MAFS season finale reaches madcap zenith
At some point you just have to raise your hands and offer a silent salute.
With shot-after-shot of gaping mouths and shaking heads, Married At First Sight’s latest season finale – the franchise’s eighth – again reached the sort of madcap zenith that’s made the local edition of the show (which airs on Nine, which also owns this masthead) a beloved global export.
Jake and Rebecca argue during MAFS’ season finale.Credit:Nine
Rebecca Zemek, who had spent Wednesday’s entire final reunion dinner berating experiment husband Jake Edwards for supposedly sharing a New Years’ Eve smooch with fellow contestant Booka Nile, had the tables turned when psychologist John Aiken asked for “clarification” on a surprise video about her late-season mercy dash to Perth to look after her sick dog.
The grainy, goofy, Blair Witch-esque clip showed her kissing a random guy in her bedroom just days ahead of her final vows in which she agreed to stay married to Jake.
“That was my brother!” she offered in an insane last-ditch lie to save face, before finally revealing she’d indeed hooked up with an ex-flame, someone she still had feelings for.
Jake reacts to Sunday’s video reveal.Credit:Nine
The revelation saw a shaken Jake flee from the set, dry-heaving in the picturesque gardens of The Grounds of Alexandria. “I can’t get the sound of the kissing out of my head. It’s in my head,” he muttered through pained gasps.
I mean, come on – Aaron Sorkin couldn’t write better TV.
It was vintage MAFS in execution, an explosive (and suspiciously convenient) serve of comeuppance against a character who’d had it coming. Sure, she’s a real human who’ll have to contend with viewer backlash and its relative infamy after all this, but for the rest of us it’s TV. Beautiful, chaotic, sublime TV.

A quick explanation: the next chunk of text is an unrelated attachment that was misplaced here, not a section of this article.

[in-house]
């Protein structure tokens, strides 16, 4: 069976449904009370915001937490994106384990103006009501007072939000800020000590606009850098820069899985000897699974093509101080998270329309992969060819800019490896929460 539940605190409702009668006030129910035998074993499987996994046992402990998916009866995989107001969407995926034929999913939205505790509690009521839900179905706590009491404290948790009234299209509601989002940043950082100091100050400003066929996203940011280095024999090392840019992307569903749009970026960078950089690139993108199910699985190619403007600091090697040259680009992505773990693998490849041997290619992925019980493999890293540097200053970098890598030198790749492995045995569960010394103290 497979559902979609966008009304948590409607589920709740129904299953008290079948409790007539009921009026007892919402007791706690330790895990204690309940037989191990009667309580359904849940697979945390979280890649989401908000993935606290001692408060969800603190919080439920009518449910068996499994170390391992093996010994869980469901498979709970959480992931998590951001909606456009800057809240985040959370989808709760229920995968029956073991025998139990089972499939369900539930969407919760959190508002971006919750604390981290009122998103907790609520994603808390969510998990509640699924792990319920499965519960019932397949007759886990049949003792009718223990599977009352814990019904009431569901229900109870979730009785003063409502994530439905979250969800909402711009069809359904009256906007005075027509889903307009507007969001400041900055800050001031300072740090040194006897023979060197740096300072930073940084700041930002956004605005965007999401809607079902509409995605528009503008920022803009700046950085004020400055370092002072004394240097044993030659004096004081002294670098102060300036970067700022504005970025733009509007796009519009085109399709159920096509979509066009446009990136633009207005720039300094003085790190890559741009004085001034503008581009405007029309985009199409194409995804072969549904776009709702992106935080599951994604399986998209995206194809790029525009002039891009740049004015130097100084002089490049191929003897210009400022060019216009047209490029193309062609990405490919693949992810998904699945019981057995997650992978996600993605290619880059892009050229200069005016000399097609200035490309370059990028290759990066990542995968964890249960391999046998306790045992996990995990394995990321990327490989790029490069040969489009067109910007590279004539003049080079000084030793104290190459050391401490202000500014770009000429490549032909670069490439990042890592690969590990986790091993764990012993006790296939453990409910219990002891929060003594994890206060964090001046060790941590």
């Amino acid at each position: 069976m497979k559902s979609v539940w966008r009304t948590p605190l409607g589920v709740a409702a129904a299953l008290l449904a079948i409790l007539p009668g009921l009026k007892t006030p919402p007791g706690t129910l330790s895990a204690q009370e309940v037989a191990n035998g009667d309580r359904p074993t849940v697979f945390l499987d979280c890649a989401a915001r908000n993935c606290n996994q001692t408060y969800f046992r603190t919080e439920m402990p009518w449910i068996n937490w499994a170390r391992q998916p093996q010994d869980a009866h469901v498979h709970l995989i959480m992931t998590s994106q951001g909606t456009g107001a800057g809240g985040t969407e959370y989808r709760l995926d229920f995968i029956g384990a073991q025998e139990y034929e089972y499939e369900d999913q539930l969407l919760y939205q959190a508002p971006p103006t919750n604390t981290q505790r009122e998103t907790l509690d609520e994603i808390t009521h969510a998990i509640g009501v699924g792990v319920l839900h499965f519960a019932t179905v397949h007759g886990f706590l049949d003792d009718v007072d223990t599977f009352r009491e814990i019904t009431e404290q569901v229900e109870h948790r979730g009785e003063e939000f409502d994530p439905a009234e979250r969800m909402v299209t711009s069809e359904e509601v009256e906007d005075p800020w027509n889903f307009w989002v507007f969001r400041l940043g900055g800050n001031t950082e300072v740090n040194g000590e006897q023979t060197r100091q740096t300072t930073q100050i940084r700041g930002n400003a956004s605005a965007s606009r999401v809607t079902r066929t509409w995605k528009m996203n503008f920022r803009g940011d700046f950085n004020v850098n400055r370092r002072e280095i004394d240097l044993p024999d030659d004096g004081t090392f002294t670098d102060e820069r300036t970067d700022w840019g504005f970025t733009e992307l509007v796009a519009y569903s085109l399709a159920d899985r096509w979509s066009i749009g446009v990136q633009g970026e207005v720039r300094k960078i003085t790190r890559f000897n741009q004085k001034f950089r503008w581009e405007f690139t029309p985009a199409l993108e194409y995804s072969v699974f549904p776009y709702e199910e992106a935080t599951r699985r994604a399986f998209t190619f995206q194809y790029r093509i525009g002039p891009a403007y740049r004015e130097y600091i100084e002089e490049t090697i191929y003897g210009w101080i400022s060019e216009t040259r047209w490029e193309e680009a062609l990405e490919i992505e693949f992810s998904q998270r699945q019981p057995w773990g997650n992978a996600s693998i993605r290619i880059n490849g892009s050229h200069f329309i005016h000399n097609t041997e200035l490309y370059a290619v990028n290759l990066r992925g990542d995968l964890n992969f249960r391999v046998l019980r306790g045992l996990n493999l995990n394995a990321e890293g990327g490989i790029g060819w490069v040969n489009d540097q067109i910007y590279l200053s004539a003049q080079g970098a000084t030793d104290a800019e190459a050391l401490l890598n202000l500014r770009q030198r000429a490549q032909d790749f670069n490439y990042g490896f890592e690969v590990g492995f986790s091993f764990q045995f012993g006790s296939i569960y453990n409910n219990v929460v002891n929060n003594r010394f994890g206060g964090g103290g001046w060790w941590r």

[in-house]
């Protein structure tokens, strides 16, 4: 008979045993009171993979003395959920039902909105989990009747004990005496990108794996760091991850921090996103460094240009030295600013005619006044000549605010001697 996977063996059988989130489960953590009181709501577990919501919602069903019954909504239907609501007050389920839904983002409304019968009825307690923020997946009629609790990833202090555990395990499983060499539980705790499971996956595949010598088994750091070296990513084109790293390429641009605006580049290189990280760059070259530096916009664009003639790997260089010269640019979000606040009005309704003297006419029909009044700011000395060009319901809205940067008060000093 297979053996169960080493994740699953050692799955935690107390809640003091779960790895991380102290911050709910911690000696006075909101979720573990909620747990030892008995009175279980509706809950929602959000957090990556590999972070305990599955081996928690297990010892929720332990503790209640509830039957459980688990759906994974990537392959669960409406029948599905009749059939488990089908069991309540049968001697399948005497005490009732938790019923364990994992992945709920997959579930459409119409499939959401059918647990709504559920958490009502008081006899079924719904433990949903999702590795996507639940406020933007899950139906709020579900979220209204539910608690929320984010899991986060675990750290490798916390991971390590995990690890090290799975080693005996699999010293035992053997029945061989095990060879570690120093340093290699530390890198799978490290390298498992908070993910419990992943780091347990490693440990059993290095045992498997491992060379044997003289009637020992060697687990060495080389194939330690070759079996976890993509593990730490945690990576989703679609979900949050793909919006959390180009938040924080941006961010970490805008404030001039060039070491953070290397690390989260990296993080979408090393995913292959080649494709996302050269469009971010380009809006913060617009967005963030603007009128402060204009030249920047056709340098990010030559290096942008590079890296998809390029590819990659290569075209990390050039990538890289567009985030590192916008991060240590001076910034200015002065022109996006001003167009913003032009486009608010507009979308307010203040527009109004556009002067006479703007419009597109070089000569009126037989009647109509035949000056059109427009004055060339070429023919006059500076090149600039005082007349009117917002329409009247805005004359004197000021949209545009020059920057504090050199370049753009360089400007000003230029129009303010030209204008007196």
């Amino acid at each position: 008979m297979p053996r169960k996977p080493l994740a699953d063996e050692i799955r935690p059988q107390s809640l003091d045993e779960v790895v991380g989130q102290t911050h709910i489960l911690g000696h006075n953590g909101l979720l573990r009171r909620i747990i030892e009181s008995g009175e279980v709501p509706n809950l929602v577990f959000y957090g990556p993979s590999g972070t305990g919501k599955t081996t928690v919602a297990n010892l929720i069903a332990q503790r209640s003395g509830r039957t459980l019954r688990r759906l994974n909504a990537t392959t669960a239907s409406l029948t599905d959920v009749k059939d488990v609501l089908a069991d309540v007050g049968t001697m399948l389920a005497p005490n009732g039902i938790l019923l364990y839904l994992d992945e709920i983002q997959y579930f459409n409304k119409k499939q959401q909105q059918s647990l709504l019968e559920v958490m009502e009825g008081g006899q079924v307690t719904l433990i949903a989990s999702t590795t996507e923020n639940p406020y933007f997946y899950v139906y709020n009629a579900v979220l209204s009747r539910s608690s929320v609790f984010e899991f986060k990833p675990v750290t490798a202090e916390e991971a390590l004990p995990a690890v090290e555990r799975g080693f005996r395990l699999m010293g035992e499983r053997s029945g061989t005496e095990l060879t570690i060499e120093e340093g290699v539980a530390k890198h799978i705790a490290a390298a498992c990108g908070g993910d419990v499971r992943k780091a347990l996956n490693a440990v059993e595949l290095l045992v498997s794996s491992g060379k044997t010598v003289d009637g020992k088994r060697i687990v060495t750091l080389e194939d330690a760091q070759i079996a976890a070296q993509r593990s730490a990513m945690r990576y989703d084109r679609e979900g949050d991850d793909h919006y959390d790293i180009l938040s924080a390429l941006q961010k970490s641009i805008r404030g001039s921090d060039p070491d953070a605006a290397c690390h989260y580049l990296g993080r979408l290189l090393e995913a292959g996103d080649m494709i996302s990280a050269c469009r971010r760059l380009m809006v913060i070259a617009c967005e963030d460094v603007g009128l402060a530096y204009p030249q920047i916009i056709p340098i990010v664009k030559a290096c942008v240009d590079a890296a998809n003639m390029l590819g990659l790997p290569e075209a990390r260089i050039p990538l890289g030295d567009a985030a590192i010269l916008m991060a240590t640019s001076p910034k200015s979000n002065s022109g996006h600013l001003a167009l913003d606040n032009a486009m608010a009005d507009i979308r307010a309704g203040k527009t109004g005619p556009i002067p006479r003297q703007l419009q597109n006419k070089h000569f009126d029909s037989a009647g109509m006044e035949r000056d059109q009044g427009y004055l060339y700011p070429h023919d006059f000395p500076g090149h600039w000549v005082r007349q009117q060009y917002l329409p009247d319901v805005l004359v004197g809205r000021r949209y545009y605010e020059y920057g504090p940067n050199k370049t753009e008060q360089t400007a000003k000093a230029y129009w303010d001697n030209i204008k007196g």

Booka reacts to the antics of Sunday’s MAFS finale.Credit:Nine
Nine’s producers tangle themselves in knots every February to convince viewers that MAFS has “changed”, that the pairings are “genuine”, that it’s about love not drama this season. It’s a pointless charade. Do we really need this annual display of public self-flagellation, the desperate attempt to make us feel better about tuning into another season? Has anyone ever turned to this show for a feelgood love story?
Sure, Patrick Dwyer and Belinda Vickers, this year’s happy ending, are a cute couple in matching jumpsuits, but such debauchery has been MAFS′ calling ever since Davina kissed Dean in Season 5 and hurled the series towards its ratings-topping run. (Remarkably, so deep into its tawdry reinvention, this season again consistently rated as Australia’s top non-news program, with an average of about 1.4 million viewers tuning in nationally each broadcast, according to Nine).
Feelgood story: Patrick and Belinda.Credit:Nine
At this point the show is delightfully out-of-control, a circus of its own success. Beyond the onscreen antics, it has increasingly had to contend with tabloid leaks, Reddit reveals and external spoilers across blogs, podcasts and social media, the real world encroaching on its reality narrative.
There were so many existing plotlines not even addressed on the show this season – Jason Engler’s tipsy “homophobic” rant and its after-effects, Chris Jensen’s alleged drug-trafficking arrest (he was absent from the final reunion) – that had already spilled over into news headlines that chaos is its new natural state. For viewers long-attuned to reality TV’s manufactured machinations, the mayhem is thrilling.
Despite the wowsers who continue to meet the show and its viewers with pearl-clutching disdain, this season also proved it still has the ability to launch national discussion on serious topics.
Bryce Ruthven’s perennial gaslighting and emotional manipulation of partner Melissa Rawson – which included labelling her “not ugly”, ranking her fourth in terms of attractiveness among her female castmates, and ongoing suggestions that he had a secret girlfriend waiting for him outside the show – even sparked a petition calling the relationship “domestic violence” and urging Nine to apologise for showing it (the petition attracted around 15,000 signatures; in response Nine denied the relationship was “characterised by domestic violence” and said if it had been they “would have intervened immediately”).
Despite the lingering stereotype of the braindead reality junkie, it’s proof viewers don’t watch such behaviour with switched-off noggins; they engage with it and critique it in a way that little other mainstream fare provokes.
But let’s not get too heavy. The real appeal of MAFS is that it’s as bonkers as ever, and its antics this year moved at such a gallop that a cheating scandal between Coco Stedman and Cameron Dunne was a mere mid-season talking point. Some might say that’s an indictment of our hunger for bad behaviour as entertainment; I call it progress. Long may the MAFS beast run wild.
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